As HBO’s Silicon Valley returns to skewering the tech world this week, the real Silicon Valley is here to remind us that no writer’s room could ever match the tech industry’s ridiculous antics.

For the past couple years, investors have been pouring hundreds of millions of dollars into a startup called Juicero.

The company makes a "smart home" device that squeezes disposable packets of liquified fruits, vegetables, and other ingredients into cups. It was billed as the Keurig of the pressed juice market — a curious goal considering that company has floundered for months — and hailed as one of the hottest hardware ventures in the valley.

That is, until Wednesday, when Bloomberg reporters brought up a simple question: Why does one need a web-connected device with a $400 price tag to empty a drink from a bag?

It turns out the Juicero containers can be just as easily prepared by hand as with the dispenser — in fact, sometimes more quickly.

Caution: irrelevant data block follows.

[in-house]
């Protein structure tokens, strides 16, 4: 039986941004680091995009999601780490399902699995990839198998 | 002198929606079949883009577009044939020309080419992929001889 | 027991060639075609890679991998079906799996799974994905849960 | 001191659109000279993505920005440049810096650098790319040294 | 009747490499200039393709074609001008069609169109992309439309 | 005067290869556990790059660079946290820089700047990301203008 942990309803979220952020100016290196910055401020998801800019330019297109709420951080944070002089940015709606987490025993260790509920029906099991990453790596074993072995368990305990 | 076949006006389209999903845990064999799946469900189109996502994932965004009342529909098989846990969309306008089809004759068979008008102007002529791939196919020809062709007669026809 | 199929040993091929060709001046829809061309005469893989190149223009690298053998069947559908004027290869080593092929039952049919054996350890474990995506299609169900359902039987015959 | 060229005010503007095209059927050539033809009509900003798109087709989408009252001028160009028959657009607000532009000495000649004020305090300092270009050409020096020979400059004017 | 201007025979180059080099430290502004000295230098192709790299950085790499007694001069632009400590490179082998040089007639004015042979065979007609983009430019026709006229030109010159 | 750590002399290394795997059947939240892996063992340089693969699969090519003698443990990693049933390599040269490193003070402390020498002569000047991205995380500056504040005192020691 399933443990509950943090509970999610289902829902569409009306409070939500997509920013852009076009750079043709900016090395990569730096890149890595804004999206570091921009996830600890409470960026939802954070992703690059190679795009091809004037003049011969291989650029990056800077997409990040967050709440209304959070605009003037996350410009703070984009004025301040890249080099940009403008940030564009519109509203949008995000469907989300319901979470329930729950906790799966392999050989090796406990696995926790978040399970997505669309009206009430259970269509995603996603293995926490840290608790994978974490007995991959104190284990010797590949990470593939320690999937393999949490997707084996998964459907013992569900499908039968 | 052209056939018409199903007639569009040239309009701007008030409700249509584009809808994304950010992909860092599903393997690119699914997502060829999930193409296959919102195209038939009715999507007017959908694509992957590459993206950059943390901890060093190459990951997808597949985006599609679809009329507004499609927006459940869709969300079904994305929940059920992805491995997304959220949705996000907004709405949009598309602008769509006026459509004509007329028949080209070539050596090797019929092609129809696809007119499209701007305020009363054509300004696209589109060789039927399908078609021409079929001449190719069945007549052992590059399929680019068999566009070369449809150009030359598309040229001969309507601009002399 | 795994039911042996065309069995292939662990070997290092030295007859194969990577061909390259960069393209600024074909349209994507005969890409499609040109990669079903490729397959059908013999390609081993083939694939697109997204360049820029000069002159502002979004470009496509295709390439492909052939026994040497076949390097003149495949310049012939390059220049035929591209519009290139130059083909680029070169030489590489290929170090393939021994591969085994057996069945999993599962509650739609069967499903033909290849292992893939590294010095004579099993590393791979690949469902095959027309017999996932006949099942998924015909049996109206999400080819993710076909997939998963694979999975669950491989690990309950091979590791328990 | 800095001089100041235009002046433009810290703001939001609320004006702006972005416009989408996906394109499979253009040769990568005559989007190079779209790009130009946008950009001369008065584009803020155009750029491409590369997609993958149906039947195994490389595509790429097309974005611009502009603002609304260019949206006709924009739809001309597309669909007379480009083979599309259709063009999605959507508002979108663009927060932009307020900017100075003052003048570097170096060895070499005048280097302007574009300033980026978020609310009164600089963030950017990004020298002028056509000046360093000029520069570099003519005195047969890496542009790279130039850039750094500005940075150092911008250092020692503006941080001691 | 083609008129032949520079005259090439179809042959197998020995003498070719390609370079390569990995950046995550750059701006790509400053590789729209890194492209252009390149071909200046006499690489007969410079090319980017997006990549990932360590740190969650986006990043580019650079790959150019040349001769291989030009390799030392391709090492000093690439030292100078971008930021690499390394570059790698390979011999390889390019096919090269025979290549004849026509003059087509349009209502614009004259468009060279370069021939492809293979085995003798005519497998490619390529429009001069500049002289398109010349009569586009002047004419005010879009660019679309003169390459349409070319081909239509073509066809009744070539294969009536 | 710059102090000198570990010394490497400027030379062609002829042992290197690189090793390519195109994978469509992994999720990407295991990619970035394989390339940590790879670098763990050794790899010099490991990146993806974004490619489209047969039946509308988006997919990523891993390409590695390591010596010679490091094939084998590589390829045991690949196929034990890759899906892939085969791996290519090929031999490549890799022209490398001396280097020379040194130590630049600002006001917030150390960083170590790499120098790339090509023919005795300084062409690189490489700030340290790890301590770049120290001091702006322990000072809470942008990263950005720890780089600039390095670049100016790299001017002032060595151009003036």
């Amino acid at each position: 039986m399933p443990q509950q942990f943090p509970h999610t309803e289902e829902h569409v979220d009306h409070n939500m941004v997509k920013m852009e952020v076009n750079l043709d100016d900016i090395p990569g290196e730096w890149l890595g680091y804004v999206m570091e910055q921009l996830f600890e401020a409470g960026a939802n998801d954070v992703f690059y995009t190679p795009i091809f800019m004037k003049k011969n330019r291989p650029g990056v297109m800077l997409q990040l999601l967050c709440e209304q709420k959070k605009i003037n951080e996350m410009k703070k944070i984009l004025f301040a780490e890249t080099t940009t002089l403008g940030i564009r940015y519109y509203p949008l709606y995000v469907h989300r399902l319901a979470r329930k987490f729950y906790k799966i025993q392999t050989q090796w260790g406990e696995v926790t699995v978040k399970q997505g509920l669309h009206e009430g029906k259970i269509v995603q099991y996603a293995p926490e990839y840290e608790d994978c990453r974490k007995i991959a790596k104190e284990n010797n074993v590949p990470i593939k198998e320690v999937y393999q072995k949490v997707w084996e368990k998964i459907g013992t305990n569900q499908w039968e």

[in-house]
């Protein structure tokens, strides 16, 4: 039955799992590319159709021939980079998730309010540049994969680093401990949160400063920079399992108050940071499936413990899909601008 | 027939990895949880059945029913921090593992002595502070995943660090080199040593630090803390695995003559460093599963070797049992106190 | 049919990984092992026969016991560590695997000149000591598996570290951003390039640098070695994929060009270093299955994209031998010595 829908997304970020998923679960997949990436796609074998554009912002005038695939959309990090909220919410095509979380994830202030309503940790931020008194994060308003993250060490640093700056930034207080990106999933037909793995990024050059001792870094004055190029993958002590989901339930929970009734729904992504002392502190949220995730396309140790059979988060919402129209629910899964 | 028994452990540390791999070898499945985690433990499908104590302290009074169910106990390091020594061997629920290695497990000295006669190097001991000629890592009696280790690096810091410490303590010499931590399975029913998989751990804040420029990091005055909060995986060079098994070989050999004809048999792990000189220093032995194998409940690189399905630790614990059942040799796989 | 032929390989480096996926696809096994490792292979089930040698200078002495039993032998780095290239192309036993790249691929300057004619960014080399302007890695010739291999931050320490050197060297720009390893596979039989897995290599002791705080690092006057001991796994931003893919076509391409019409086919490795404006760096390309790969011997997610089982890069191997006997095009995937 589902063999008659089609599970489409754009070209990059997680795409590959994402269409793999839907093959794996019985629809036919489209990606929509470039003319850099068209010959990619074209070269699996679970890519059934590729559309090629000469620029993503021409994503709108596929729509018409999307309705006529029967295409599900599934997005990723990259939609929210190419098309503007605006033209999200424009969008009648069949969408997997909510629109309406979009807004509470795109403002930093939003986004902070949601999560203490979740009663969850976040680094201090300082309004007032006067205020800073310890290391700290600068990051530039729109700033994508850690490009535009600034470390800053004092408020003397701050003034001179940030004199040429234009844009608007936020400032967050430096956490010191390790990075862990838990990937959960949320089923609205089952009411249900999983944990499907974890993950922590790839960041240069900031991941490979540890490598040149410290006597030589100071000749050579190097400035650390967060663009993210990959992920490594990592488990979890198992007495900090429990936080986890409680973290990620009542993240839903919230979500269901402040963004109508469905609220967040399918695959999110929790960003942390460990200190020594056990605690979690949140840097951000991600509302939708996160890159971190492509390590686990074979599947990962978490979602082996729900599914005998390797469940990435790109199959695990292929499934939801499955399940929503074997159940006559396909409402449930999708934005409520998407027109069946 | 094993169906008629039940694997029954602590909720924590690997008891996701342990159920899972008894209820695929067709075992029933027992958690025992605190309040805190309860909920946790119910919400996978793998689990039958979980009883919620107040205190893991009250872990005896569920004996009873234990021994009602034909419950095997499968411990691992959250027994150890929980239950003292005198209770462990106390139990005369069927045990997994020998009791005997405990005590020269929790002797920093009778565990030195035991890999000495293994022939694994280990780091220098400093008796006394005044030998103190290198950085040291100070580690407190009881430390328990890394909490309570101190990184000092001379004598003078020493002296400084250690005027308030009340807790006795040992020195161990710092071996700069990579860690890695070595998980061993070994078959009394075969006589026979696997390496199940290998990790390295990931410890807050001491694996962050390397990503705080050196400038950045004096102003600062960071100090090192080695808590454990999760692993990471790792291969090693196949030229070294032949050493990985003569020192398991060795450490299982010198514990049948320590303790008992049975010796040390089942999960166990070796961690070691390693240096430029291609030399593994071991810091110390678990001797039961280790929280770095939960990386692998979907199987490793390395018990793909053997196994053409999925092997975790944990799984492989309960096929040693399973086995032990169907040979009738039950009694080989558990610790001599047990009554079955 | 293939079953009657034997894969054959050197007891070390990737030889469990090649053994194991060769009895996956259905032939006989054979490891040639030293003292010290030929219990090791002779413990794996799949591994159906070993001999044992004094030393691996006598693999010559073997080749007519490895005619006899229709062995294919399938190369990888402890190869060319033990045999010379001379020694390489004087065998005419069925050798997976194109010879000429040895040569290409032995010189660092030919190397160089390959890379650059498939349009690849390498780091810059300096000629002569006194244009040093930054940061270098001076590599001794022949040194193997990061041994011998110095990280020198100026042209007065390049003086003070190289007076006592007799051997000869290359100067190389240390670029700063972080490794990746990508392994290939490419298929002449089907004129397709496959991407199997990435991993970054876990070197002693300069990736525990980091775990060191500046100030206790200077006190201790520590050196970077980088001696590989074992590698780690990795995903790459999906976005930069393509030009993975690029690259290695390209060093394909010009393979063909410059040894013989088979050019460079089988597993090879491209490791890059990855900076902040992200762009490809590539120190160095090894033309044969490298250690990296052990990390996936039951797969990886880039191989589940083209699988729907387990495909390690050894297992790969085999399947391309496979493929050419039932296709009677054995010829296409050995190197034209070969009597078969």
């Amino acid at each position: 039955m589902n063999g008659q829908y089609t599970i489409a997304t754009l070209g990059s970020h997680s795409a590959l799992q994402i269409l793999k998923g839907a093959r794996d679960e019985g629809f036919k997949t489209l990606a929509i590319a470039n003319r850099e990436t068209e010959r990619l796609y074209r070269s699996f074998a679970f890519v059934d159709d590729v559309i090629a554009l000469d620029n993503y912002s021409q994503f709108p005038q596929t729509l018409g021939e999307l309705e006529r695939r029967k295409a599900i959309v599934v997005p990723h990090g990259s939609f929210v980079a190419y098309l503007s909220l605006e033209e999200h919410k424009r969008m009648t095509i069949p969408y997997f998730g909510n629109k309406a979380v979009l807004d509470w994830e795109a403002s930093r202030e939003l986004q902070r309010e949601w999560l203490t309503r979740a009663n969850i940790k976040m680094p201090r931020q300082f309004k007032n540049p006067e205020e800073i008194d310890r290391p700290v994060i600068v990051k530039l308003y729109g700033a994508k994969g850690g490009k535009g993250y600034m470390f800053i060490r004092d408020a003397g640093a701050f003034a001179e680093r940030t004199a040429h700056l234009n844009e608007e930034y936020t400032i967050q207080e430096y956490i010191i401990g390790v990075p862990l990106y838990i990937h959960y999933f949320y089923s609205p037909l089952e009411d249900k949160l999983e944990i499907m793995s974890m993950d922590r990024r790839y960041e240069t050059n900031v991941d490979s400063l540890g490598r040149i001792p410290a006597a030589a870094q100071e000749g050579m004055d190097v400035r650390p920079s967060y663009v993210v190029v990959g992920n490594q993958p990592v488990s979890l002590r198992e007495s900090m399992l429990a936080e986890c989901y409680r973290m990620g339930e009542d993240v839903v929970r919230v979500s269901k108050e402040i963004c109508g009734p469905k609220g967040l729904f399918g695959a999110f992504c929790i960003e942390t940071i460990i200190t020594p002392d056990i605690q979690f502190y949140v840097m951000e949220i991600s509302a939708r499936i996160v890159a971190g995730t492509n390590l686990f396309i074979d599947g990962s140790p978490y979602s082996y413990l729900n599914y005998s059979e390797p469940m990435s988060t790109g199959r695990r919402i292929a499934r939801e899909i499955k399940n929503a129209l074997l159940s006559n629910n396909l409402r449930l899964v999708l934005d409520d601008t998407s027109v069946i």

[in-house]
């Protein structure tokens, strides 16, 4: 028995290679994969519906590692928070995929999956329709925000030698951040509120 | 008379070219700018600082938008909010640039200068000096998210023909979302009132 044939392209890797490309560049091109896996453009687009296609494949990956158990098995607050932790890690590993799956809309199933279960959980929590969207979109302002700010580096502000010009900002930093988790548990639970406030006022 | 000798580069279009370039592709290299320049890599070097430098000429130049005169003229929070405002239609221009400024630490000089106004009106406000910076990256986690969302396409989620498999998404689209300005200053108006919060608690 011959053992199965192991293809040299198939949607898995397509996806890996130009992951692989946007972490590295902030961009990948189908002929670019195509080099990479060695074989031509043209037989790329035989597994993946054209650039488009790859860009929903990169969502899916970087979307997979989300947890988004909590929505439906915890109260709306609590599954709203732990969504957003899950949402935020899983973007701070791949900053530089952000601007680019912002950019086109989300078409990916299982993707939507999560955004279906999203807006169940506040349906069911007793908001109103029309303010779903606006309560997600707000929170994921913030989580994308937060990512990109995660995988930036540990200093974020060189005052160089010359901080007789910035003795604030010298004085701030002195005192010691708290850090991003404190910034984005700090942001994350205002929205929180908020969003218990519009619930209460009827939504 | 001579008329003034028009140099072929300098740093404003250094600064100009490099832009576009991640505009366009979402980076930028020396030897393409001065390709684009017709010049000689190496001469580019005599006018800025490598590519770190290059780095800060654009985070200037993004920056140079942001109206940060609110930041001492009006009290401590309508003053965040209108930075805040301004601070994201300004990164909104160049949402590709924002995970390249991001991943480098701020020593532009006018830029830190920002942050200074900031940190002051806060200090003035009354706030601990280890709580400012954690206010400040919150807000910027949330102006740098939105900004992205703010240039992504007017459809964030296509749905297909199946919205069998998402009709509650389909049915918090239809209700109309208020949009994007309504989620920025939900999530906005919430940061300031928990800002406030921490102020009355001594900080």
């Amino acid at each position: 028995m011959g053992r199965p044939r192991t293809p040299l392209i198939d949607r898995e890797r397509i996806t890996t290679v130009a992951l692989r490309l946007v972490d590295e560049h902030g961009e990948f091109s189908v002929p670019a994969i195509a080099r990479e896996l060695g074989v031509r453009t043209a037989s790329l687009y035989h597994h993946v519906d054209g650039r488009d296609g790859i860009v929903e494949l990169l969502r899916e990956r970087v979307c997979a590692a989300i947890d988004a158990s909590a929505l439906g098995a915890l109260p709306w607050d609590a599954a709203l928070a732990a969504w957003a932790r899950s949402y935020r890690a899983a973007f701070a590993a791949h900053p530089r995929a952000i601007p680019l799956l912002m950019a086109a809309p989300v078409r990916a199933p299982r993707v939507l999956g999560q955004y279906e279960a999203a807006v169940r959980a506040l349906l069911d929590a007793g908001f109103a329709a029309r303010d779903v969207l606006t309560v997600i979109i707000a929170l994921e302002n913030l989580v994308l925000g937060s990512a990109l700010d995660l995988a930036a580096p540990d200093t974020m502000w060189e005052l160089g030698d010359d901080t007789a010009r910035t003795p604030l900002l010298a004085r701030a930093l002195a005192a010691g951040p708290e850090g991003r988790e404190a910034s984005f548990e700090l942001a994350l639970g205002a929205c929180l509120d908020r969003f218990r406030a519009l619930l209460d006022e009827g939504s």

The Juicero is a 400 solution to people who have trouble getting the straw in their Capri Sun

— Jae Bearhat (@fussybabybitch) April 19, 2017

But wait, the company — or rather, "a person close to" the company — told the outlet when confronted with their product’s seeming irrelevance: What about the machine’s state-of-the-art QR code reader that syncs with an online database to ensure ingredients haven’t spoiled or been recalled?

That’s definitely a must-have function, and not at all something that can be learned from a quick glance at the expiration dates printed on the packages.

Investors who spoke anonymously with Bloomberg seem to have also noticed the obvious redundancy. They grumbled that the founder had promised a more groundbreaking invention capable of taking on solid chunks of fruits and veggies.

But a working prototype was never presented when venture capitalists poured $16.5 million into the company in 2014, according to the report. Nor were these flaws apparently addressed when the company pulled in another $100 million over the course of two subsequent funding rounds.

It’s certainly not the first time hyper-competitive investors have pulled out their checkbook before being entirely sure that the concept they are backing is actually plausible.

HBO’s Silicon Valley returns Sunday.

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